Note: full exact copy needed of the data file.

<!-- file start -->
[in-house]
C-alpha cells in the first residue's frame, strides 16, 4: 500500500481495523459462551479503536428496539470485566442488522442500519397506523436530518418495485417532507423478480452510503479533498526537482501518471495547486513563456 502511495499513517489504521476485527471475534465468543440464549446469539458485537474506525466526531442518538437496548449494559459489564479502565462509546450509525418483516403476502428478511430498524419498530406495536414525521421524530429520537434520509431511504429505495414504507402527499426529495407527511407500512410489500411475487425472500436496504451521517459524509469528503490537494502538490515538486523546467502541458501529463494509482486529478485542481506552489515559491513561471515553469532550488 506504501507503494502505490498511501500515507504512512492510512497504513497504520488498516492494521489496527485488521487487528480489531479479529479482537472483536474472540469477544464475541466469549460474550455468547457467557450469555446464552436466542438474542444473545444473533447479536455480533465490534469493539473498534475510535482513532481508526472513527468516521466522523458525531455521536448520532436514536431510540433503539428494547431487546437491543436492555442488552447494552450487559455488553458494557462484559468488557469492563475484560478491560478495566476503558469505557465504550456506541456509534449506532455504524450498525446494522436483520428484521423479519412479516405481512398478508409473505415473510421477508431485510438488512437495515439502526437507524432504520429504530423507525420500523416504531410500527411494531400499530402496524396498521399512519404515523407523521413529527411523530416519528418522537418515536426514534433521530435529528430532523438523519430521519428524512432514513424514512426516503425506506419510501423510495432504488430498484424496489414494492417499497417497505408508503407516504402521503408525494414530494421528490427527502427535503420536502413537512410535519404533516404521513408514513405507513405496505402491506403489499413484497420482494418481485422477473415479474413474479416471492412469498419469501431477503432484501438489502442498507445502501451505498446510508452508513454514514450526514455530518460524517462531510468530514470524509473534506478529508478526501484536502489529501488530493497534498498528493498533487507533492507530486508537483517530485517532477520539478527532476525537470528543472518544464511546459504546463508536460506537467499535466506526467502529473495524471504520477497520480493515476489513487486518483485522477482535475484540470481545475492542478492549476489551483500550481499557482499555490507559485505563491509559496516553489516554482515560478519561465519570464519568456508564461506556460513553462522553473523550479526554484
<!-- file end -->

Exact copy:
[in-house]
C-alpha cells in the first residue's frame, strides 16, 4: 500500500481495523459462551479503536428496539470485566442488522442500519397506523436530518418495485417532507423478480452510503479533498526537482501518471495547486513563456 502511495499513517489504521476485527471475534465468543440464549446469539458485537474506525466526531442518538437496548449494559459489564479502565462509546450509525418483516403476502428478511430498524419498530406495536414525521421524530429520537434520509431511504429505495414504507402527499426529495407527511407500512410489500411475487425472500436496504451521517459524509469528503490537494502538490515538486523546467502541458501529463494509482486529478485542481506552489515559491513561471515553469532550488 506504501507503494502505490498511501500515507504512512492510512497504513497504520488498516492494521489496527485488521487487528480489531479479529479482537472483536474472540469477544464475541466469549460474550455468547457467557450469555446464552436466542438474542444473545444473533447479536455480533465490534469493539473498534475510535482513532481508526472513527468516521466522523458525531455521536448520532436514536431510540433503539428494547431487546437491543436492555442488552447494552450487559455488553458494557462484559468488557469492563475484560478491560478495566476503558469505557465504550456506541456509534449506532455504524450498525446494522436483520428484521423479519412479516405481512398478508409473505415473510421477508431485510438488512437495515439502526437507524432504520429504530423507525420500523416504531410500527411494531400499530402496524396498521399512519404515523407523521413529527411523530416519528418522537418515536426514534433521530435529528430532523438523519430521519428524512432514513424514512426516503425506506419510501423510495432504488430498484424496489414494492417499497417497505408508503407516504402521503408525494414530494421528490427527502427535503420536502413537512410535519404533516404521513408514513405507513405496505402491506403489499413484497420482494418481485422477473415479474413474479416471492412469498419469501431477503432484501438489502442498507445502501451505498446510508452508513454514514450526514455530518460524517462531510468530514470524509473534506478529508478526501484536502489529501488530493497534498498528493498533487507533492507530486508537483517530485517532477520539478527532476525537470528543472518544464511546459504546463508536460506537467499535466506526467502529473495524471504520477497520480493515476489513487486518483485522477482535475484540470481545475492542478492549476489551483500550481499557482499555490507559485505563491509559496516553489516554482515560478519561465519570464519568456508564461506556460513553462522553473523550479526554484